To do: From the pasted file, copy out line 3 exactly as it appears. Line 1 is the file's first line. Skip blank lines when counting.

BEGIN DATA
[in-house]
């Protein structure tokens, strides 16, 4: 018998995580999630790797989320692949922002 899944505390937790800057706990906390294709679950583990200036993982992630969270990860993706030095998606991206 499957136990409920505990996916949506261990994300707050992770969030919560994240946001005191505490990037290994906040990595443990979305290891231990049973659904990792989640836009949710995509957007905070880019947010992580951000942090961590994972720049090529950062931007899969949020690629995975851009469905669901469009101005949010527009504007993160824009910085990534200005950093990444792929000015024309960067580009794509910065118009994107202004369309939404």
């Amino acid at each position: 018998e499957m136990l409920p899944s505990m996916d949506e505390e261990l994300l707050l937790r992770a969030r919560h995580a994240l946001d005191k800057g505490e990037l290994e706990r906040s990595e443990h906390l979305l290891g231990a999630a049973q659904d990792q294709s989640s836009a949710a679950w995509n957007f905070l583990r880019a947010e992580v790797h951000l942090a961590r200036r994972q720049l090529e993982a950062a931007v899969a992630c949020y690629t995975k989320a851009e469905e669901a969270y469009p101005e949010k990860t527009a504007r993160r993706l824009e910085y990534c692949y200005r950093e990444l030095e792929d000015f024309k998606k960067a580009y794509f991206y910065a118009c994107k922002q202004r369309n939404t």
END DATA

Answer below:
């Amino acid at each position: 018998e499957m136990l409920p899944s505990m996916d949506e505390e261990l994300l707050l937790r992770a969030r919560h995580a994240l946001d005191k800057g505490e990037l290994e706990r906040s990595e443990h906390l979305l290891g231990a999630a049973q659904d990792q294709s989640s836009a949710a679950w995509n957007f905070l583990r880019a947010e992580v790797h951000l942090a961590r200036r994972q720049l090529e993982a950062a931007v899969a992630c949020y690629t995975k989320a851009e469905e669901a969270y469009p101005e949010k990860t527009a504007r993160r993706l824009e910085y990534c692949y200005r950093e990444l030095e792929d000015f024309k998606k960067a580009y794509f991206y910065a118009c994107k922002q202004r369309n939404t």